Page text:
(A Father's memoir on a daughter's marriage.)
There are moments in life, when sadness and sorrow are mixed with joy and jubilation-when it becomes virtually impossible to eradicate and extricate sadness and only enjoy the gaiety and glamour of the occasion.
These are moments when the full impact of life's most precious 'possession', about to leave, strikes one's heavy heart with its devastating and shattering blow with force and ferocity. One such moment is a daughter's marriage.
I vividly remember when my daughter got married and was about to leave Karachi, the entire spectrum of her eventful life flashed suddenly across my mind during her "rukh sati".
Going down memory lane, how happy my wife and I were when my daughter was born, everyone was thrilled except my mother who did not conceal her dismay because the innocent child wasn't a boy! I simply cannot forget the memorable and jubilant moment when the nurse called me at home to announce the birth of our baby. It was past midnight, when I dashed in my flashy car to the maternity clinic; and the peace and tranquility of the cool and crisp atmosphere matched perfectly with the peace and pleasantness within my joyful heart.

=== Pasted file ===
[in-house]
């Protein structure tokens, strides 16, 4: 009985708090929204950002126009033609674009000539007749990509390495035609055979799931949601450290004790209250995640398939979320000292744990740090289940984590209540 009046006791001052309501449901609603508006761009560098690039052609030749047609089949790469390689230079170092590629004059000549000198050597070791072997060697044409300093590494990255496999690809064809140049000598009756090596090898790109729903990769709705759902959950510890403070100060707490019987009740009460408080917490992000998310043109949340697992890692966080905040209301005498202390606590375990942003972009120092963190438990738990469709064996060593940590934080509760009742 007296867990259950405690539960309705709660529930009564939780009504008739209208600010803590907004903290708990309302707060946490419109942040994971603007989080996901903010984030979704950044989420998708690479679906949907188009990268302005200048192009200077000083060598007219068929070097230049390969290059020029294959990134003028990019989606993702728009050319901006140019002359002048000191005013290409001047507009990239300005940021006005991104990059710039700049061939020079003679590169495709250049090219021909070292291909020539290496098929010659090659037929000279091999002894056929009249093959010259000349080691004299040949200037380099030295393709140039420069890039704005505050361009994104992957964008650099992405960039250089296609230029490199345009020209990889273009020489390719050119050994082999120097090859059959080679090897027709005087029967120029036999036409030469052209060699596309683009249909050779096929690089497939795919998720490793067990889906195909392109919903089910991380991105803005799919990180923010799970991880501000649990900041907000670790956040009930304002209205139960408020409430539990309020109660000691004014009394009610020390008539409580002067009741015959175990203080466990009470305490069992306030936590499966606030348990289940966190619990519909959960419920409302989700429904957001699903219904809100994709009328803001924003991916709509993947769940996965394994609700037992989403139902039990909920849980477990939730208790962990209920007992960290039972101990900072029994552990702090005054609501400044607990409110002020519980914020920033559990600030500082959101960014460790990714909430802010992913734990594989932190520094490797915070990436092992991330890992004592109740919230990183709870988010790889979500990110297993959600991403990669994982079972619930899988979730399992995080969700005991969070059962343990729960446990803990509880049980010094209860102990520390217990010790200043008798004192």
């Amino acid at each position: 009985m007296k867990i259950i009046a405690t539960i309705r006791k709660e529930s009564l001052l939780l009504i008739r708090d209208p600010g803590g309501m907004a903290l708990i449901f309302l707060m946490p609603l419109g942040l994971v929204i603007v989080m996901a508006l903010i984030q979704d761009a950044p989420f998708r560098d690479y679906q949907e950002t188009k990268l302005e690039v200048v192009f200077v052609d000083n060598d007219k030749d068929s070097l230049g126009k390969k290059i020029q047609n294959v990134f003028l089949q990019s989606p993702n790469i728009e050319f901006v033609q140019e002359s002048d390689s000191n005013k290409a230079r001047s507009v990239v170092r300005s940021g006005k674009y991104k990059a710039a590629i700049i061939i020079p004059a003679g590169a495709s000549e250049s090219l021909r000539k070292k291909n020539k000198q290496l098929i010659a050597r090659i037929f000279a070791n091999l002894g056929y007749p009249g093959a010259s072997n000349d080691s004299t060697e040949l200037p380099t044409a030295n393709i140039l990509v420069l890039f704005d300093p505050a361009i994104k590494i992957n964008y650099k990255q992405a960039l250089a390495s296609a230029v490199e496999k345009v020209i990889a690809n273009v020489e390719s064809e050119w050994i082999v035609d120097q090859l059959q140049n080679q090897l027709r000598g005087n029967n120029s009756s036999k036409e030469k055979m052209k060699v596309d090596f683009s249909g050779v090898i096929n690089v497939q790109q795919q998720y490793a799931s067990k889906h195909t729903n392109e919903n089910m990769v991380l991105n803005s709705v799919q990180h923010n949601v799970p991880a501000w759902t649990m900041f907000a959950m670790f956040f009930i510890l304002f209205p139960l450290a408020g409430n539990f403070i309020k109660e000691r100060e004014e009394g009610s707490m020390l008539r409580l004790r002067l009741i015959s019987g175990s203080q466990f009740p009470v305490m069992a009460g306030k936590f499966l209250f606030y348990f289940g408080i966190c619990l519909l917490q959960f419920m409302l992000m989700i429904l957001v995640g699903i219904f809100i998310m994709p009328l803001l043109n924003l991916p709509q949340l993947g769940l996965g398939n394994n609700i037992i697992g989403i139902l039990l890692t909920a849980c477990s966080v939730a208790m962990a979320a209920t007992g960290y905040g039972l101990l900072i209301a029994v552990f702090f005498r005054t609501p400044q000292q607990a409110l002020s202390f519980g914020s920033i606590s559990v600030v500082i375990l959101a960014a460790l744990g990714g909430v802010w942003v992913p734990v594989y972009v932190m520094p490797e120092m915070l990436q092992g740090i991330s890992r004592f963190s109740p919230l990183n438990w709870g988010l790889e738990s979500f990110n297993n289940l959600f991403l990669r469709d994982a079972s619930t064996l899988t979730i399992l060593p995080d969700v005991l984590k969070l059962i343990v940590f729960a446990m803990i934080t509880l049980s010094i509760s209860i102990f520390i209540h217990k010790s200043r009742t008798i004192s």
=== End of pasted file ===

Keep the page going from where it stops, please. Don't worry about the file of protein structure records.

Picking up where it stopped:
It was an ecstatic moment as I stared proudly at her tiny, pink face with eyes firmly closed. At that moment, who would have thought that these solidly shut eyes, perhaps not wanting to see the ugliness of the world around, would one day open wide with all their bending beauty and tears when she would depart for her husband's home? Even at this sublime and sunny occasion of her birth, one 'son-addict' reminded me that a daughter after all is as we say in Gujarati, " someone else's wealth" and consoled me by saying that next time, Inshaallah, I will be blessed with a son!